Guest Lecture

How to Kick Ass When Life Is a Bitch: The Story of Human Rights

Event Information

  • Wednesday, July 11, 2018
  • Emil-Abderhalden-Str. 26-27, SR 10
  • 06108 Halle (Saale)

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How to Kick Ass When Life Is a Bitch: The Story of Human Rights

Prof. Asha Varadharajan (Queen's University)

Roundtable with Prof. Asha Varadharajan, Department of English, Queen’s University, Kingston ON, Canada

Samuel Moyn has recently argued that faith in human rights might be “the last utopia” in an increasingly violent and unjust world.  ​T​his ​workshop​ explores narratives, contexts, and practices that nuance, alter, or even challenge the notion of human rights.  Our aim is to discover why, despite failures and impasses,  people continue to rally under its banner and insist that it signifies both hope and the possibility of justice.  Some of the concerns that will preoccupy us are: ​gender, violence, and human rights; ​the relation between suffering and spectacle; “compassion fatigue”; the limits of empathy; cultural difference and universalism; humanitarian intervention; human rights as  Bildungsroman; justice and vengeance; law, political economy​, environmental catastrophe​ and entitlement to human rights.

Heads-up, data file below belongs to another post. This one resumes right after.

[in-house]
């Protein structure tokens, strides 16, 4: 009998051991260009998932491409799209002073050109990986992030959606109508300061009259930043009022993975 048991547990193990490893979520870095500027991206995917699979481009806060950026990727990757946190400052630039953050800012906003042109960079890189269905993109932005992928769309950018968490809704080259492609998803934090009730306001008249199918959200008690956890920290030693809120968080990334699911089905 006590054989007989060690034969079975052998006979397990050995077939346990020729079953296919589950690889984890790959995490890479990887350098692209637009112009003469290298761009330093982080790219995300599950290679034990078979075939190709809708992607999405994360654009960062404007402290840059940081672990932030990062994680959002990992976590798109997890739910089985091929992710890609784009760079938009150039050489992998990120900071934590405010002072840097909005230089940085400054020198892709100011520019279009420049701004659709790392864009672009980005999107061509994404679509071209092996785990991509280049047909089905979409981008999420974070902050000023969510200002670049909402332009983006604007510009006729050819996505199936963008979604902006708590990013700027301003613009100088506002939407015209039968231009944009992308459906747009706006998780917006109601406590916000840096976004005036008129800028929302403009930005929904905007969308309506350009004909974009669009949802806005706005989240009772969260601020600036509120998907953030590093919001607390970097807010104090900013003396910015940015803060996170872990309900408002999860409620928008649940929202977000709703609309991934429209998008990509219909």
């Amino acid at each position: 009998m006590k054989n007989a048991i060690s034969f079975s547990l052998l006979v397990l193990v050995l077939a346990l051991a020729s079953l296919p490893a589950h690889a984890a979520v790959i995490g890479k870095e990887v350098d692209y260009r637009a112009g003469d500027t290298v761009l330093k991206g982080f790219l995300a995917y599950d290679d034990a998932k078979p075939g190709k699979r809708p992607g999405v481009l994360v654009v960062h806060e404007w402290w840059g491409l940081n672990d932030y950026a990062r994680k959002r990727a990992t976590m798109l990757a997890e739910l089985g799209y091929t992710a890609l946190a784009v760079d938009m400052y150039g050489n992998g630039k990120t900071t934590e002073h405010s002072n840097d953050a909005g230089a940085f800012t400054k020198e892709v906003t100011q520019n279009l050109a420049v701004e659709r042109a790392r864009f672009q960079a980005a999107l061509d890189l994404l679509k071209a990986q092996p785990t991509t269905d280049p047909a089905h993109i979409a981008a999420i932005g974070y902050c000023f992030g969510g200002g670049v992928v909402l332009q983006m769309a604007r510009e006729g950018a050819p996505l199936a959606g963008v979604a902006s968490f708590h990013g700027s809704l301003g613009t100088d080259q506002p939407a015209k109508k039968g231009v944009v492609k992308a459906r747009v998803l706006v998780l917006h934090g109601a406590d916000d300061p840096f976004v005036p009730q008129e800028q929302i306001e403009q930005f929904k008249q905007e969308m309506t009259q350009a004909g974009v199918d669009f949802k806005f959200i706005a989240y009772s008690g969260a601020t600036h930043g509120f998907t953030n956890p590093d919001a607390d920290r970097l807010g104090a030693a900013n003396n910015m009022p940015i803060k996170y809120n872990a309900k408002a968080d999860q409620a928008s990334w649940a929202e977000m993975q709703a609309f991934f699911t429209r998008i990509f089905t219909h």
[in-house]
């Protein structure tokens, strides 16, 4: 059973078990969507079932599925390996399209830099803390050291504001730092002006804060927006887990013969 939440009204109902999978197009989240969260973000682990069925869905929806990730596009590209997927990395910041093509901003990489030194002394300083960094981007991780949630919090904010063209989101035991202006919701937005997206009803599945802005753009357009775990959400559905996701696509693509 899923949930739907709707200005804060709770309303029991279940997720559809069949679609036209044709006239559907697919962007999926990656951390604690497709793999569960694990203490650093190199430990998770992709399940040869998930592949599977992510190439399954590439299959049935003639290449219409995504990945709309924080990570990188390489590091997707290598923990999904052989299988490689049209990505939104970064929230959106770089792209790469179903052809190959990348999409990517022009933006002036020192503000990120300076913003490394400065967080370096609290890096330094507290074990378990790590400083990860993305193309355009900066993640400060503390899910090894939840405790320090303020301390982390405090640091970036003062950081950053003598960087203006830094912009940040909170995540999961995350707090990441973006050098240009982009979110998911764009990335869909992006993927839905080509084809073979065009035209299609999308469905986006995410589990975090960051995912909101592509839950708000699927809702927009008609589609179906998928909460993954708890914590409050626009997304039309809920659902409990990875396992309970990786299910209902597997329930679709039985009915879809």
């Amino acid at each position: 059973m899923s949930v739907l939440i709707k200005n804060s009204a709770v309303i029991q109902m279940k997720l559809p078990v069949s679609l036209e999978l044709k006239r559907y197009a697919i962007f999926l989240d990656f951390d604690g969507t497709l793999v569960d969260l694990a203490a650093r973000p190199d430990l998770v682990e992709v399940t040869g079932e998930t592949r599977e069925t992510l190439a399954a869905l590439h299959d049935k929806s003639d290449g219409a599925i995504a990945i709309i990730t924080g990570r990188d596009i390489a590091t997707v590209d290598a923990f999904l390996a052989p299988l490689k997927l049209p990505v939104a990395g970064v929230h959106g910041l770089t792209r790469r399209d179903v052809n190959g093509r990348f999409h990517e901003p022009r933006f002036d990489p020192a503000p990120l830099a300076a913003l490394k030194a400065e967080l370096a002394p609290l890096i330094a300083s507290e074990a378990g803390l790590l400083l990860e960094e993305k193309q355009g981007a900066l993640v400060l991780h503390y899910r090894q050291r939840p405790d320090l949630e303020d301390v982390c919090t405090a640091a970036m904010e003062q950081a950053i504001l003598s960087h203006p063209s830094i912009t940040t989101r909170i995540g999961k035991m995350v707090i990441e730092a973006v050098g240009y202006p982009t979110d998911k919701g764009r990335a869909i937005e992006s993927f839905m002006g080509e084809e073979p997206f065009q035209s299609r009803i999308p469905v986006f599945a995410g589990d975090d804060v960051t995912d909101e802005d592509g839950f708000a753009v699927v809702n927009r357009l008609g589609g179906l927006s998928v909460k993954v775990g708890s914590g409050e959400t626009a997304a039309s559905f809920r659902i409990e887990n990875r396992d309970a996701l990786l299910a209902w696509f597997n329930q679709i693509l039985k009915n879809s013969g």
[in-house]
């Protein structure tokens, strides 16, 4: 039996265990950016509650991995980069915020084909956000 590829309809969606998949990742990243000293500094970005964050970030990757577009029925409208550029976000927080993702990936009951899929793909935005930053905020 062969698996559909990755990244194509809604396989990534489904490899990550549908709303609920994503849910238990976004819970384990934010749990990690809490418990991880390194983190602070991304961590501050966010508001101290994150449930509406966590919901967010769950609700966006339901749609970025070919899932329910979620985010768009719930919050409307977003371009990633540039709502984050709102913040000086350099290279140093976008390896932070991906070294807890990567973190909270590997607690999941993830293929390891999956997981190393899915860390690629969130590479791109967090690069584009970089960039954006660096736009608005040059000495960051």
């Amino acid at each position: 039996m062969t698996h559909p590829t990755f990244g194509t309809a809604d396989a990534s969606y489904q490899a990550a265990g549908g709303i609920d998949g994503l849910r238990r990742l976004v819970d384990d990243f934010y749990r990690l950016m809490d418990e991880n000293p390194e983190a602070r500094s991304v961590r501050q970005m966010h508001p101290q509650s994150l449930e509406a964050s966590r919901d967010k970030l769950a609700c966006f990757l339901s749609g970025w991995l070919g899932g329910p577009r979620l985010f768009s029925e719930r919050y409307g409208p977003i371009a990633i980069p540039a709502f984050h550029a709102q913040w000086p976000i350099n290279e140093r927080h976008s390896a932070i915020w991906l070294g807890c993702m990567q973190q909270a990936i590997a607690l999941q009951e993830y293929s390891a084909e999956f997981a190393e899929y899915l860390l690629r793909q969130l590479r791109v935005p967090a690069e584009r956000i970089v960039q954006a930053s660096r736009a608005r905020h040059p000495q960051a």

Asha Varadharajan is Associate Professor of English at Queen’s University.  She is the author of Exotic Parodies: Subjectivity in Adorno, Said, and Spivak (University of Minnesota Press, 1995). Her writing and public speaking engage the broad sweep of postcolonial, cosmopolitan, global, secular, rights, migration, and development debates. Her most recent essays have appeared in The Puritan Literary Magazine, Cultural Studies, College Literature, Kunapipi, University of Toronto Quarterly, TOPIA, CSSAAME, and Modern Language Quarterly.  She has contributed chapters to books on human rights, biopolitics, and intercultural discourse.  The most fun she has had lately was writing her essay on Eric Idle for the Dictionary of Literary Biography. The most flattered and chuffed she has been was when her students nominated her for the W.J. Barnes Award for excellence in undergraduate teaching in 2017.

This time Prof. Varadharajan is a visting prof. in Comparative Literature; the roundtable is arranged and offered in cooperation with the Muhlenberg Center for American Studies and the research cluster “Society and Culture in Motion”. Everyone interested in the topic is welcome to attend.